- Selective serotonin reuptake inhibitors (SSRIs). This family of antidepressants is thought to relieve depression by increasing serotonin levels in the brain. But 95 percent of the body’s serotonin is in the digestive system. With these medications, serotonin is diverted from the intestinal tract, causing a chemical imbalance in the area. This explains side effects like fluctuations in appetite, nausea, and stomach upset. These chemicals attach to gut receptors that tend to sedate and depress gastrointestinal movement, resulting in constipation. This partially explains why the gut produces serotonin. It helps maintain a state of calm in the area so proper digestion and absorption can take place.
- Altered fats in food products. Fats are necessary in producing and maintaining cell walls. Fats provide the barrier that keep many toxins, pathogens, and water-soluble compounds from freely crossing into the bloodstream. A diet containing artificial or poor-quality fats leads to permeable cell walls and the resulting difficulties with allergies, toxicity, and a chronic load on the immune system. The cell wall is not our only barrier to the outside world, it also is the “soil” or “field” where the protective bacterial microflora live and flourish. A break in the cell wall or barrier could be compared to having sewage drip into your supply of drinking water.
- Increased consumption of carbohydrates. Bacteria feed on sugar, particularly pathogenic bacteria that have gained the upper hand. Yeast also feeds on sugar. Yeast doesn’t feed on yeast. In the past, I’ve been criticized for recommending the use of products like nutritional yeast, lactic acid yeast products, etc., and I’m sure I probably will be again. Some individuals avoid ingesting any form of yeast or even fermented products on the basis that yeast promotes the growth of yeast in the body. Yeast is naturally present in the body or microbial flora, and under ideal circumstances, it is just another component that can be beneficial when kept in balance. Granted, a yeast infection like that from Candida albicans is definitely an indication that the microflora are out of balance. The permanent answer is to restore the entire microbial population to normal.
- Anti-cholesterol drugs. Cholesterol is a key component of nerve insulation. Cholesterol is essential in the construction of cell walls. I have no doubt in the near future we will look back and see that anti-cholesterol medication was one of the most heinous and destructive medical practices in recent history. It’s one human experiment you don’t want to be part of.
- Dramatic increase in the use and variety of vaccinations. We’ve seen an explosion in vaccines, and it looks like a trend that will continue. We’re delving into uncharted territory when we start injecting strange, fractionated viruses, bacteria, and other pathogens into our bloodstream with the hope our immune system will be able to deal with them. What might be even worse is the effect this has long term on our microbial flora and that of future generations, and no one seems to be concerned.
Altering Microflora Has Long-Term Consequences
All of these factors have been increasing over at least the past 50 years. As a result, each successive generation in the developed world has been losing an increasing number of microbial species. This scenario may help explain why we are seeing dramatic increases in diseases that were once considered rare, and why diseases that historically were only present in older adults are now routinely showing up in childhood.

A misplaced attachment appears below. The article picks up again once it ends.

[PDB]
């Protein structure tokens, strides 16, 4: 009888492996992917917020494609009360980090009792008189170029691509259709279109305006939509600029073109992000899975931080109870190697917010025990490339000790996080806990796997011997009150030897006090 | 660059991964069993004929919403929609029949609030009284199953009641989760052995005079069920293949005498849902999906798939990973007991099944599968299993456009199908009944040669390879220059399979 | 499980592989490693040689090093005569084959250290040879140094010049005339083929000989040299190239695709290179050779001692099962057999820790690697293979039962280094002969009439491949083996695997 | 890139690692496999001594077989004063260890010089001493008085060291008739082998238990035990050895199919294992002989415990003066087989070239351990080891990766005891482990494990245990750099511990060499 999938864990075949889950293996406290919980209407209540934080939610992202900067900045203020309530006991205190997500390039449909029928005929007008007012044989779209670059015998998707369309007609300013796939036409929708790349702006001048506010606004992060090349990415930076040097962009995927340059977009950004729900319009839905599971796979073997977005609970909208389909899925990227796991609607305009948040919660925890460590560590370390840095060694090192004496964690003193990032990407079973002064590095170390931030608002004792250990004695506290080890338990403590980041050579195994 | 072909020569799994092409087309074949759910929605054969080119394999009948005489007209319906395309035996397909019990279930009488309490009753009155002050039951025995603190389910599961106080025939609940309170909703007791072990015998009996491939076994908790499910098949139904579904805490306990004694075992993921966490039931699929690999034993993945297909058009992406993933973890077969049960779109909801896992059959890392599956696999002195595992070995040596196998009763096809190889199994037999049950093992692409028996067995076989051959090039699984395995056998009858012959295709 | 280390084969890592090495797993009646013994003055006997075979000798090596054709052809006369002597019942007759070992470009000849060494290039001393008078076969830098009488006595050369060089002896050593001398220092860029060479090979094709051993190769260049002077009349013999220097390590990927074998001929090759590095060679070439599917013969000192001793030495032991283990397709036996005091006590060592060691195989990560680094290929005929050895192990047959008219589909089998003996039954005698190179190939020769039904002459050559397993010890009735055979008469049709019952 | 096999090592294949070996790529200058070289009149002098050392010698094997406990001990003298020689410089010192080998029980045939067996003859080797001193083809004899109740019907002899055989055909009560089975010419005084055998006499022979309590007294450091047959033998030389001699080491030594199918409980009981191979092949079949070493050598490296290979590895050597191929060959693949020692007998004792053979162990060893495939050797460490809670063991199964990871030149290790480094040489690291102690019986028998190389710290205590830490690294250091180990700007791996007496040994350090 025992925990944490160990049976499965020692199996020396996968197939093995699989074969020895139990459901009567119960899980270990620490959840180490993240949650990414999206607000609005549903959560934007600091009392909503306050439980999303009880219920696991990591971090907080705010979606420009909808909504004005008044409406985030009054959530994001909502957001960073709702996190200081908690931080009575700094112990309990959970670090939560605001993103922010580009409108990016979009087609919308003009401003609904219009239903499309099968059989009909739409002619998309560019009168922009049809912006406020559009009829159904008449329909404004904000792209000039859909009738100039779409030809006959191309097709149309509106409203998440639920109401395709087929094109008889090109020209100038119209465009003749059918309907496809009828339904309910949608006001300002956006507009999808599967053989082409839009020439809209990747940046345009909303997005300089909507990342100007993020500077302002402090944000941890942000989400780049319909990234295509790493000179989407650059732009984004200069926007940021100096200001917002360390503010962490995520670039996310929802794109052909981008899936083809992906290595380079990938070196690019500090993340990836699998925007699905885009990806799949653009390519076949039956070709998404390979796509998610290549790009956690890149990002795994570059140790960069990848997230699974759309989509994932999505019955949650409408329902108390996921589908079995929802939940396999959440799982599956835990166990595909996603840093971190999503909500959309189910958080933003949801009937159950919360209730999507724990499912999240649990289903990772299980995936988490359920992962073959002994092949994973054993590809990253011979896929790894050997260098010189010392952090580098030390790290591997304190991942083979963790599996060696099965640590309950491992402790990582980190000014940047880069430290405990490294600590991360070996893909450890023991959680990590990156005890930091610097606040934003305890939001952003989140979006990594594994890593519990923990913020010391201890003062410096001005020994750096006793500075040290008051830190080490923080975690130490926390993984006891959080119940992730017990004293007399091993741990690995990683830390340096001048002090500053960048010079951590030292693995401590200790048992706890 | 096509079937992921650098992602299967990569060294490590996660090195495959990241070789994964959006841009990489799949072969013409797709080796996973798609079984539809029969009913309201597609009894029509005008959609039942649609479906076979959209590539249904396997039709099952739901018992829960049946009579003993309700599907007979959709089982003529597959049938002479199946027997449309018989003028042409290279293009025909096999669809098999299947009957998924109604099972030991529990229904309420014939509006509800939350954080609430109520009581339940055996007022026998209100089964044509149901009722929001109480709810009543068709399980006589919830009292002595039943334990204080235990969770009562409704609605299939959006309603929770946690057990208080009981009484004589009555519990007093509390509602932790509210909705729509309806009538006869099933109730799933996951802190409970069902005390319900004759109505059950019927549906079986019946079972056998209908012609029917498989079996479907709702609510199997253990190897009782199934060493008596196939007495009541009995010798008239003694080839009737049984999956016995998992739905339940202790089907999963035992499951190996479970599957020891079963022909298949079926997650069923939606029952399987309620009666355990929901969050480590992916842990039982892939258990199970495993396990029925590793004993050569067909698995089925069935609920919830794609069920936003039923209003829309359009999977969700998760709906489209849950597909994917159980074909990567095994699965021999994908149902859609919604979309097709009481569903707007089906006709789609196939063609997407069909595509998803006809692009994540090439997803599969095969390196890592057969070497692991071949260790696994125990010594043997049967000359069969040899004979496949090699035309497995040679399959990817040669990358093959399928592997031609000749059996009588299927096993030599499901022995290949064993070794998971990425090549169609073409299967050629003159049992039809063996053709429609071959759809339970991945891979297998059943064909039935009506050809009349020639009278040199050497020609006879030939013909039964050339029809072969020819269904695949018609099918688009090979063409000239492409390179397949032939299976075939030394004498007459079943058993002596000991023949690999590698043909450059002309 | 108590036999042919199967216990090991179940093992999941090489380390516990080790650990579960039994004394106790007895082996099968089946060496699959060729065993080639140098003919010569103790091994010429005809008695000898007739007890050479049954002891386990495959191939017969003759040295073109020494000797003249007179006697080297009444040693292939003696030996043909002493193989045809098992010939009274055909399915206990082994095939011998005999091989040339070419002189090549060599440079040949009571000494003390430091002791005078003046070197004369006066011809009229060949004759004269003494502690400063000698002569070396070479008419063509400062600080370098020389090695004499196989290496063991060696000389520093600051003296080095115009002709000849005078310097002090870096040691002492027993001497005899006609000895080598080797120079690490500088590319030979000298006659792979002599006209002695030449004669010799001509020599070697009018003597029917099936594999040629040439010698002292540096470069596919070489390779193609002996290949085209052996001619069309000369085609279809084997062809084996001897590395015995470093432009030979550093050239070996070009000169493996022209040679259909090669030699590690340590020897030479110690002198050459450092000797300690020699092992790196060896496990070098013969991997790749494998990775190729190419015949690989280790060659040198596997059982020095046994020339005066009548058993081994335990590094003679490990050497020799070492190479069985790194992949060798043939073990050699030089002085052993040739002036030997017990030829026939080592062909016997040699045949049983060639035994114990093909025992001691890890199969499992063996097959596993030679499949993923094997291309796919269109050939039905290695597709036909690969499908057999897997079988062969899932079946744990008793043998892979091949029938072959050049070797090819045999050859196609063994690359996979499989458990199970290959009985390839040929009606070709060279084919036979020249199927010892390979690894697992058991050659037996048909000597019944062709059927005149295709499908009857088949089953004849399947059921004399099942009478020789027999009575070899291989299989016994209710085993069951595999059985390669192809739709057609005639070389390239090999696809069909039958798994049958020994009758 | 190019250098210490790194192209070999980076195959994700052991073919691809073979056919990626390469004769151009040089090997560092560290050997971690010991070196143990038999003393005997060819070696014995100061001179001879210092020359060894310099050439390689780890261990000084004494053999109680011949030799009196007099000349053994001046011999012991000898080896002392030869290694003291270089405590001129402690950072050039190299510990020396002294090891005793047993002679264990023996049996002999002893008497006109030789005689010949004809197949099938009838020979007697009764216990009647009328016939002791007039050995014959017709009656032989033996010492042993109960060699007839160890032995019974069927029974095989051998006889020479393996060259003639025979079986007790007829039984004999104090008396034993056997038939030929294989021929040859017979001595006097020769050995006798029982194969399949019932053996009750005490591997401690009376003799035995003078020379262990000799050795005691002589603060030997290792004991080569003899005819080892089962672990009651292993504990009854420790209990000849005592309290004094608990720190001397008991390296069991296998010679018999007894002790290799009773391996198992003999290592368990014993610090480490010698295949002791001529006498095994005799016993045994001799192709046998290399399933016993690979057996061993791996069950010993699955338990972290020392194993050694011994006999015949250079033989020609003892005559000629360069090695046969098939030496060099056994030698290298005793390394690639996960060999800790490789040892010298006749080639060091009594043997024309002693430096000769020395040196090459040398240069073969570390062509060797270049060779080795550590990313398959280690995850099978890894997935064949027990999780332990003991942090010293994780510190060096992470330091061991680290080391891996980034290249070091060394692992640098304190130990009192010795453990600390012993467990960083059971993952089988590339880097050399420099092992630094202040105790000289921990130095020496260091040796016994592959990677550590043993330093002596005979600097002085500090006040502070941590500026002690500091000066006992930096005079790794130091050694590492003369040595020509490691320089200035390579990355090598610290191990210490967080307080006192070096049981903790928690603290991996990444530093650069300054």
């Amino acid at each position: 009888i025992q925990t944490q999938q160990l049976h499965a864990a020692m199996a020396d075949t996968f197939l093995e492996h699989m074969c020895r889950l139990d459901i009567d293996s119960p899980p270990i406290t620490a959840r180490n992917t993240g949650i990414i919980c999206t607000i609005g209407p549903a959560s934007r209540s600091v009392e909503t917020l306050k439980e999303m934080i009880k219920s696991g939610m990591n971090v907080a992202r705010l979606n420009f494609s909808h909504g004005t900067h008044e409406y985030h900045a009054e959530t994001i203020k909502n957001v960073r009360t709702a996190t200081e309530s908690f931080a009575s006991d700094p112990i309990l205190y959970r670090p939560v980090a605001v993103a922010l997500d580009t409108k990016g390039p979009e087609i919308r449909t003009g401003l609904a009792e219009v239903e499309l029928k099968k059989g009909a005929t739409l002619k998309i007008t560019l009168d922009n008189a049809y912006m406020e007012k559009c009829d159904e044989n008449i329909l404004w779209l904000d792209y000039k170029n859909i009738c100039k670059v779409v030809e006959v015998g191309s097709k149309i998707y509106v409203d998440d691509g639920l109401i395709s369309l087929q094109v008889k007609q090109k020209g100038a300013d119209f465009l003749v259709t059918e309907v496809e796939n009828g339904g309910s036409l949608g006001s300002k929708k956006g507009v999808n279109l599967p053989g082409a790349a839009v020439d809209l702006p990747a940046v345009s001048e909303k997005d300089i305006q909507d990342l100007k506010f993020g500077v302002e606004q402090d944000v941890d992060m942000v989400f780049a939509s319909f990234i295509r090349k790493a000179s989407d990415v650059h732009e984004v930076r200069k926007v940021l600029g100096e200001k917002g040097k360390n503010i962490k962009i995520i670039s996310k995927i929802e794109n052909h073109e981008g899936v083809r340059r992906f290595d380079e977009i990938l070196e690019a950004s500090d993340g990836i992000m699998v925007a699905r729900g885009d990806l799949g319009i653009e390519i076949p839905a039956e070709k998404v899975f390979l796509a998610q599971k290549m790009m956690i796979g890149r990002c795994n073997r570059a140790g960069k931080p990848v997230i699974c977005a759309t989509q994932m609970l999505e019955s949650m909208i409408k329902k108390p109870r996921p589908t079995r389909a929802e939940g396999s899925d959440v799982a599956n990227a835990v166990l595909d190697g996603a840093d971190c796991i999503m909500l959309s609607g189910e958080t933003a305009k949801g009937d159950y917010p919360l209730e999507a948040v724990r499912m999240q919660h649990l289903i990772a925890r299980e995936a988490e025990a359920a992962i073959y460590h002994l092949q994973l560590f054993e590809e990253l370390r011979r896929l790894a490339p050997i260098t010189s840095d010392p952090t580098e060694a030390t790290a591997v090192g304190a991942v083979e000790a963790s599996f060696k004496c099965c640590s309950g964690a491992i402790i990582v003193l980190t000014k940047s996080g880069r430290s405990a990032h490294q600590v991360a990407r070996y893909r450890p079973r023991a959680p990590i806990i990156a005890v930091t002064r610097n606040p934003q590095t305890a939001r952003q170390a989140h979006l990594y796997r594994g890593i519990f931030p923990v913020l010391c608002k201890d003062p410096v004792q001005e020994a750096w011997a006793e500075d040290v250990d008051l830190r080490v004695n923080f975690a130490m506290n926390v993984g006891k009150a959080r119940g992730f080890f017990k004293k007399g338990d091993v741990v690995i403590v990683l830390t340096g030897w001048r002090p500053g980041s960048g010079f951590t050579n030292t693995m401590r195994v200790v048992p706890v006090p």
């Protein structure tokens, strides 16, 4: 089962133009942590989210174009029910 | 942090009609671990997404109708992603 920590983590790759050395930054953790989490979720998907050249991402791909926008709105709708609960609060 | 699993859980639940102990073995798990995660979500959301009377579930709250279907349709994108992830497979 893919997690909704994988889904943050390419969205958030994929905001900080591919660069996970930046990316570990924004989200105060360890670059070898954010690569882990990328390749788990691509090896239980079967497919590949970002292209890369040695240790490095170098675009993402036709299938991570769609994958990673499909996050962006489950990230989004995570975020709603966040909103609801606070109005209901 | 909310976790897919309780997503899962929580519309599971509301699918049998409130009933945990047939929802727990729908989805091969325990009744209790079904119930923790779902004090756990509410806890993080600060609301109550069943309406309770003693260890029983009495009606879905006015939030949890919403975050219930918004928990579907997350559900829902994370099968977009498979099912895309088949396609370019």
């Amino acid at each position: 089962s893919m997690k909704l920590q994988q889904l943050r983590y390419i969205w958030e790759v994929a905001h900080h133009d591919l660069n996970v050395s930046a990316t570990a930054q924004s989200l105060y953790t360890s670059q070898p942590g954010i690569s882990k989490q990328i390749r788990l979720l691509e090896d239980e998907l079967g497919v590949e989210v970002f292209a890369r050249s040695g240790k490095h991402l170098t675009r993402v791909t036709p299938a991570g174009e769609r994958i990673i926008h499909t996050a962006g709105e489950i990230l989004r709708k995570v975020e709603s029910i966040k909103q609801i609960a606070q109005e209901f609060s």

One of the most recent and blatant illustrations of the problem is the emergence of methicillin-resistant Staphylococcus aureus (MRSA) infections. We’re constantly hearing about the dangers of these antibiotic resistant infections that are mysteriously showing up in communities around the country. More people in the U.S. now die each year from MRSA infections than from AIDS. The latest figures suggest that close to one million people develop MRSA infections each year, and 5 percent of those die from it. What we haven’t been told is that MRSA is connected to the vaccine for pneumococcal disease.
Pneumococcal disease is an infection caused by the bacterium Streptococcus pneumonia. The associated diseases are pneumonia, meningitis, bacteremia (bloodstream infection), and otitis media (middle ear infection). To prevent these diseases, the pneumococcal vaccine was developed and is now given routinely in a series to infants beginning at 2 months of age. From all outside indications, it would appear that the vaccination program has been a success. Pneumonia, meningitis, and the other associated infections are far less common today. But, we’ve paid a price.
Streptococcus pneumonia is one species of bacteria normally found in healthy individuals. Again, the key to remaining healthy has been to keep these potential pathogens in check with competing strains. Since we’ve eliminated Streptococcus pneumonia, this has left its space open to the bacterium that normally would compete with it—Staphylococcus aureus or MRSA. Through the vaccine, we’ve effectively eliminated its competition and allowed it to flourish and gain a stronger foothold in the microbial world that lives within us. It’s a long-term, extremely dangerous consequence that we are just beginning to understand.